• Do longshoremen have a right to the job security and payments mandated by the 2005 Collective Agreement?
• Do the employers have a need to manage expenses to keep their business profitable?
• What about the owners of the goods that are being held hostage as a result of the work to rule and the lockout?
• Are there better ways to resolve this type of situation?

Essentially lockouts and work to rules do not resolve conflicts – they are heavy handed strategies employed usually as desperation measures to pressure the others involved into giving in and acceding to demands. Can these situations be resolved more constructively – absolutely if the parties involved have the courage to sit down and negotiate seriously with a joint objective to find constructive and creative solutions to the issues involved.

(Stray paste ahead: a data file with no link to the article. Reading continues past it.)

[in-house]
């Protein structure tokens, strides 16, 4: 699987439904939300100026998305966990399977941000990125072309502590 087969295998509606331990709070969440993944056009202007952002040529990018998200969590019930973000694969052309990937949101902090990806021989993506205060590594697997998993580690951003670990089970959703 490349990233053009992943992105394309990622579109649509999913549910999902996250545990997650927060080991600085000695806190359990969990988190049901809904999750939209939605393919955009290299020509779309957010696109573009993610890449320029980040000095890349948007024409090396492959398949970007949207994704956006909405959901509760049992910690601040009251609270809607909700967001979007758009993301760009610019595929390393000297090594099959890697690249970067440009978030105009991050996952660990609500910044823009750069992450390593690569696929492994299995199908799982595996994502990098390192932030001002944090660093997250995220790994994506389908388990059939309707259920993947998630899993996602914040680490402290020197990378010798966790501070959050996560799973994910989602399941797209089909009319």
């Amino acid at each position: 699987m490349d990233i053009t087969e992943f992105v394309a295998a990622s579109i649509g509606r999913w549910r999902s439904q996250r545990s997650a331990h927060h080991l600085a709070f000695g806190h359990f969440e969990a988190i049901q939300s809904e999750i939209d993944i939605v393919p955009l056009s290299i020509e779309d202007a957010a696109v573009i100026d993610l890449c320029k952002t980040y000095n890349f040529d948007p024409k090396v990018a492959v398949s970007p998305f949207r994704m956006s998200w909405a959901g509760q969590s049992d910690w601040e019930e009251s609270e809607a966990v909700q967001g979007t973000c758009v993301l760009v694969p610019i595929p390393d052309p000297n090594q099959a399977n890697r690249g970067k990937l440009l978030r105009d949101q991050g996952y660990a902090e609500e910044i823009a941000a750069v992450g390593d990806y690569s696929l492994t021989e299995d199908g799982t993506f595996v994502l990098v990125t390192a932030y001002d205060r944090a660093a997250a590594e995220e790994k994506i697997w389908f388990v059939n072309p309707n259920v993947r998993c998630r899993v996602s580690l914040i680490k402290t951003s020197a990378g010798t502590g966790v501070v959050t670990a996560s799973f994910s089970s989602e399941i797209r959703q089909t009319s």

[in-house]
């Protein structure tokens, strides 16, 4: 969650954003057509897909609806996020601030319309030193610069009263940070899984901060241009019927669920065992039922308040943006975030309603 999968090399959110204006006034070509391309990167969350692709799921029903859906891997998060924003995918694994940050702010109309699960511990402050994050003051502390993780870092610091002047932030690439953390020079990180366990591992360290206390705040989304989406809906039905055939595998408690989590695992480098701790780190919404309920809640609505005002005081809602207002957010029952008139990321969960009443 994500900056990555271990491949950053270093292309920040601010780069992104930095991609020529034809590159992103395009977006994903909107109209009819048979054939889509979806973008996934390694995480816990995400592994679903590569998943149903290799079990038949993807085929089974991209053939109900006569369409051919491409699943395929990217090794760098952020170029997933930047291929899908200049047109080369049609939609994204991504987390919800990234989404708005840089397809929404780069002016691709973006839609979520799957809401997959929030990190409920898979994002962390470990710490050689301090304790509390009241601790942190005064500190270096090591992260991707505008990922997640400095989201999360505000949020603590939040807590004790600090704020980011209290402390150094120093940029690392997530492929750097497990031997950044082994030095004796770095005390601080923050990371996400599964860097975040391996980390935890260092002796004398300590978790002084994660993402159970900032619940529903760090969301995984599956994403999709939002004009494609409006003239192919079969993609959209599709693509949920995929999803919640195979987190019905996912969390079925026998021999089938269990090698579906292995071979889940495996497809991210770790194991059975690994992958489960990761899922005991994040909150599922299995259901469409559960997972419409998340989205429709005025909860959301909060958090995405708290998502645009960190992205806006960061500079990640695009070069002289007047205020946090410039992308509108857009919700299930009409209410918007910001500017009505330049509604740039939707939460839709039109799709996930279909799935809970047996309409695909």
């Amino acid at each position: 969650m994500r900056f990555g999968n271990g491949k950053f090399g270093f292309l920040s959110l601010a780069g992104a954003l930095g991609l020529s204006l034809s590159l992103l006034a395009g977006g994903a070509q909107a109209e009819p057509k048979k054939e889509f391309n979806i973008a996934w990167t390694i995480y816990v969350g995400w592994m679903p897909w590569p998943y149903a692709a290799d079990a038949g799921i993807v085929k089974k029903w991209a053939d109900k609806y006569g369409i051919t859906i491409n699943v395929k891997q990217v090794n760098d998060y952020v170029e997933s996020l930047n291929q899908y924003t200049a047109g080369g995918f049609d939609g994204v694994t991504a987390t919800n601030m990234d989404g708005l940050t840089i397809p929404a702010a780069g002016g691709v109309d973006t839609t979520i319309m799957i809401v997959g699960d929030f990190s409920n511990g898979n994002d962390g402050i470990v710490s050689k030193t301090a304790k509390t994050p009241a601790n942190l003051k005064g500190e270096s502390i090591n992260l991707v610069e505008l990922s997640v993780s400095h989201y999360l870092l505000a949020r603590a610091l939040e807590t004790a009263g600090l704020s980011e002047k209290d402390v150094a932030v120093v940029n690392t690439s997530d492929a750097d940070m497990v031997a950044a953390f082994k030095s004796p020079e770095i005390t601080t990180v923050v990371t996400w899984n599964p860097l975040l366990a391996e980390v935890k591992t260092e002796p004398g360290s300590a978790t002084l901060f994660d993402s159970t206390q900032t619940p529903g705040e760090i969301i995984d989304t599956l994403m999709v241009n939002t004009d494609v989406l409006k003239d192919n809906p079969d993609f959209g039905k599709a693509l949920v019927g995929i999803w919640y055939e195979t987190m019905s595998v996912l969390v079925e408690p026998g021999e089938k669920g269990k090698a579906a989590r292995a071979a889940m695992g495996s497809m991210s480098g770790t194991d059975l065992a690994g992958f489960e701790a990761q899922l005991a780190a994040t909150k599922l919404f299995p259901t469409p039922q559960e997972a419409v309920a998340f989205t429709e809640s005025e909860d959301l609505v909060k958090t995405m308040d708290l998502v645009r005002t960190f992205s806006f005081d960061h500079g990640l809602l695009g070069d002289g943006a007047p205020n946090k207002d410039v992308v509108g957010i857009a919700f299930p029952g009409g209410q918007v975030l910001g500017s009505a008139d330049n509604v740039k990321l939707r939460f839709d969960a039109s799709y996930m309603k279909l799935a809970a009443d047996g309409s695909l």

What does it take to make this happen?
• A recognition that confrontation and power ploys escalate conflict and they are the easy way out
• Strong and credible leadership on both sides who are willing to recognize that everyone has some valid points and nobody has a monopoly on being right
• A willingness on the part of ALL sides to slog through the tough conversations and the challenges to learn about the needs of the other groups – if we don’t understand we can’t help to meet those needs
• A serious commitment to finding ways to resolve this – including sticking with it when the going gets tough.
• Help and support from someone who has credibility with both sides plus the skills, knowledge, experience and tenacity to work with those involved to find sustainable, practical and useful long term solutions.